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Reviewing This Year’s EP Polling

A few thoughts updating those from early Monday morning. Since penning this in the small hours while waiting for Tower Hamlets to report their data, YouGov’s Stephan Shakespeare pointed out to us that they had factored in support for AIFE in their voting prompt (but AIFE results were still likely higher than their polling so we’ve made some changes to factor that in).

Analysing The Pollsters – Getting UKIP Right

  • 4 of 7 pollsters in their final polls had higher UKIP figures than transpired. We think that factoring in the vote share loss to UKIP for Mike Nattrass’ clear spoiler party “An Independence From Europe” (1.49%) makes sense . His party name and description being so similar to UKIP and at the top of the ballot suggests to us removing their % from pollster’s UKIP final headline figures is a fair approach to measuring accuracy (although we all should have made an adjustment ahead of time).
  • Considering this clear attempt to confuse voters, which UKIP are taking up with the Electoral Commission we believe UKIP would have achieved 29% of the vote, not the 27.5% the party ended up with.
  • YouGov to their credit presented respondents with the actual ballot paper choices by region and found AIFE’s “support” at something around 1% – although we suspect this may have been their own respondents believing they were indicating a hurried vote for UKIP – Outside of mistaken votes intended to be cast for UKIP – AIFE’s support in our view is likely to have been effectively zero in reality.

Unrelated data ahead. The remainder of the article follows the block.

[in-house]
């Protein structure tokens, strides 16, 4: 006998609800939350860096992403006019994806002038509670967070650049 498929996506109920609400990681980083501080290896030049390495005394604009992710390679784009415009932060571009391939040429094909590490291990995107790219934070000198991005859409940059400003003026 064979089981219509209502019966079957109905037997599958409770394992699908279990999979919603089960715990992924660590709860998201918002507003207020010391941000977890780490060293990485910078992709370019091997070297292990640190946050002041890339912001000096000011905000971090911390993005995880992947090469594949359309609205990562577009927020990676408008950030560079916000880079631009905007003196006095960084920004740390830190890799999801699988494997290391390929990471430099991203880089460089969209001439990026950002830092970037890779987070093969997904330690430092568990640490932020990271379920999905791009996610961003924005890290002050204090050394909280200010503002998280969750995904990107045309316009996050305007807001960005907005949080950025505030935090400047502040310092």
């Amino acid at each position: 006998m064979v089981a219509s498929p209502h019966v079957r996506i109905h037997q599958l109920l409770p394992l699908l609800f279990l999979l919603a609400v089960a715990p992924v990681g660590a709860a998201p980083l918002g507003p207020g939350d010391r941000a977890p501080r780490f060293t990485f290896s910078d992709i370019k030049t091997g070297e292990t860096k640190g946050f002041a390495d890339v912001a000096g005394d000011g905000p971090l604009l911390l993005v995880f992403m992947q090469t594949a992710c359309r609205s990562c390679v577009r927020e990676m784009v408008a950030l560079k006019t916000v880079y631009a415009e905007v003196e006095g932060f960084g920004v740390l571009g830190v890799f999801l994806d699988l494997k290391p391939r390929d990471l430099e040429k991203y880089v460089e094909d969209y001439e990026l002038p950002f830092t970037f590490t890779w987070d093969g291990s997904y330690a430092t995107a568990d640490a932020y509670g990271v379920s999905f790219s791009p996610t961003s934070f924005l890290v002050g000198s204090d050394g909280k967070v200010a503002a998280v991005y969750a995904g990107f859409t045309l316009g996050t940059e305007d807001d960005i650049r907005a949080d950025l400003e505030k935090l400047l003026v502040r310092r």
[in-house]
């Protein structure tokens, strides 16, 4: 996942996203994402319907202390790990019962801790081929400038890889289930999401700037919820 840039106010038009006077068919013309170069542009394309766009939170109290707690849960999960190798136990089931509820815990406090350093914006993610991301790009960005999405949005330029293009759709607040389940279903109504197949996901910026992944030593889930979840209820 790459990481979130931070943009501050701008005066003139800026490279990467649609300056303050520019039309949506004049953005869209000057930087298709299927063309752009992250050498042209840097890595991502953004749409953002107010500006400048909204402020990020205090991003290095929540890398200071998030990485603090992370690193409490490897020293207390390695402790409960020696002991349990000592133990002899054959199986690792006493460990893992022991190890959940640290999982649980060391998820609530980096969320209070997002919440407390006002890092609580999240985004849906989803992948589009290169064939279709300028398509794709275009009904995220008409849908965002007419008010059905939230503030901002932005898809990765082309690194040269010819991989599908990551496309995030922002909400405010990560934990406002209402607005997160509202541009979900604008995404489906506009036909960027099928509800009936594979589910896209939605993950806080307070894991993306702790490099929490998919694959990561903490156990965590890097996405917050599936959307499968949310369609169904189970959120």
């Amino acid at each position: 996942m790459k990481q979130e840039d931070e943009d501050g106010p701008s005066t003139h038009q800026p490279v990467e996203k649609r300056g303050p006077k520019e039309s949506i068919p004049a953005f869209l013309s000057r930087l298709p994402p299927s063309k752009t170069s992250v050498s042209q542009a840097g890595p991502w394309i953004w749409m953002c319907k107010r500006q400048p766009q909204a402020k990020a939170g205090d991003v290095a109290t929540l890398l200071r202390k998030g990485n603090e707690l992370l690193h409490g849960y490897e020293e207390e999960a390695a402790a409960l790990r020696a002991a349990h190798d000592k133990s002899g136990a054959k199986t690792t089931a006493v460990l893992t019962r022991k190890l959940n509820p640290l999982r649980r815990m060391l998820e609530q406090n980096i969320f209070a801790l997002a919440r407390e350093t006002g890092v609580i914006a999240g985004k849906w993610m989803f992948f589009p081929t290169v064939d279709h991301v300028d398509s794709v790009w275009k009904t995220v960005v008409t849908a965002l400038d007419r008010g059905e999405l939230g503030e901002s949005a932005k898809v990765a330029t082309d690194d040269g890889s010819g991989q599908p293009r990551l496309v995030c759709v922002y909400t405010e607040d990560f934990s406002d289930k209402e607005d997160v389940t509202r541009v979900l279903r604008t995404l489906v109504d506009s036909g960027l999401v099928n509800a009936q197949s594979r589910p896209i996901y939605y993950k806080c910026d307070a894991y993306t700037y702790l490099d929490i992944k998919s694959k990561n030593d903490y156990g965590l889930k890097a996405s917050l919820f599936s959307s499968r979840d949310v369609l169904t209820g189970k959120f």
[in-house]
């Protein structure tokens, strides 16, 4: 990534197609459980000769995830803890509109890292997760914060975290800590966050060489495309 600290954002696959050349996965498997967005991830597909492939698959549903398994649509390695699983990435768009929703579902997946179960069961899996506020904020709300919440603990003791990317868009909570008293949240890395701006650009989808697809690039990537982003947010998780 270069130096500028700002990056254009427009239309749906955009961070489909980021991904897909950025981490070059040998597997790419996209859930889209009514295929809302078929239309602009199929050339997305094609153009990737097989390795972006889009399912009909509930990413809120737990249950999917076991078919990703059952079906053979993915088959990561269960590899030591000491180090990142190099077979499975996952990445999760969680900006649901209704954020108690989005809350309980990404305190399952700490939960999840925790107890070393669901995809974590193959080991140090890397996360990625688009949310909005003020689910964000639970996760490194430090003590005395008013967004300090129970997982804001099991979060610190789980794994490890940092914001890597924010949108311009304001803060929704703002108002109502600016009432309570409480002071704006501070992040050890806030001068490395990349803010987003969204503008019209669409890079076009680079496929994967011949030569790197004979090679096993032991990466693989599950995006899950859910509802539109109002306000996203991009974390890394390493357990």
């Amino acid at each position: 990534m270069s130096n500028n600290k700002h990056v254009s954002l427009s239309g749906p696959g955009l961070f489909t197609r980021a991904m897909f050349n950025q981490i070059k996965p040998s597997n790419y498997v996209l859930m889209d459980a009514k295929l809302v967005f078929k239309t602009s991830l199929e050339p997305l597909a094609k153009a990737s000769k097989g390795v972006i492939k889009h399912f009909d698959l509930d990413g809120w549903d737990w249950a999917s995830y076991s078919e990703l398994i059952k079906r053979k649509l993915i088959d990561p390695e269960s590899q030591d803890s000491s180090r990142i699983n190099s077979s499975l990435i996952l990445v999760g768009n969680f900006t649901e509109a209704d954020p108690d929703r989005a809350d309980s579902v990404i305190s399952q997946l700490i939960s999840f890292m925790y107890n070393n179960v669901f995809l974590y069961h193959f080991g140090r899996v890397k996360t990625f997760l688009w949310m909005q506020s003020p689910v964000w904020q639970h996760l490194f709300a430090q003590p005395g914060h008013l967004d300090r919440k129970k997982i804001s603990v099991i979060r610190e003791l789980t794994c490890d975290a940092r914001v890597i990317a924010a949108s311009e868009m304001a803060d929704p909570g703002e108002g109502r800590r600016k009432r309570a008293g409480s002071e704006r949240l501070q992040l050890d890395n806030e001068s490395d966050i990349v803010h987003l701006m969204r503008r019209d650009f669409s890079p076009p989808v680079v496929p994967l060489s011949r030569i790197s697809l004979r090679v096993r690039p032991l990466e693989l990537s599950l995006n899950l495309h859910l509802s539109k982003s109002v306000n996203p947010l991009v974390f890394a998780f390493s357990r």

• For measuring UKIP support then, Survation, TNS, Opinium and YouGov all had UKIP’s vote share within 3% on this measure. YouGov were the closest to our (AIFE adjusted) target, just 1% out from UKIP’s final %. Having YouGov’s resources and funding however to conduct a 6000 person poll on the eve of polling would certainly reduce margin of error timing that captured what appeared to be a softening UKIP lead in the campaign’s final days.
  • Predicting the winner however caused some some important divergence. Of the 7 pollsters with “final” polls, YouGov, showed headline figures on this measure indicating a tighter UKIP victory (just half of 1%) than transpired – a 2.1% UKIP lead or 3.6% had Mike Nattrass not launched his cunning plan sucking votes from unwitting UKIP supporters. Even without this AIFE adjustment, ICM for example had UKIP 4 points behind their stated polling winner – Labour – and actually had UKIP in third place behind the Tories.
  • Aside from Opinium, most firms overstated Labour’s support to some extent. Survation were so concerned about lacklustre turnout by Labour supporters we introduced an additional step discounting intention to vote if the voter was not aware of election day, which helped our final Labour figure. This turned out to be very important as Populus and ICM for example had large Labour leads over UKIP which of course did not transpire.

Some caveats are Important. Populus were the least accurate across all parties and had UKIP in third – with Labour winning the election but did not to our knowledge make a “final” poll – their last work being 2 weeks from polling day.

Damian Lyons Lowe.

 

 


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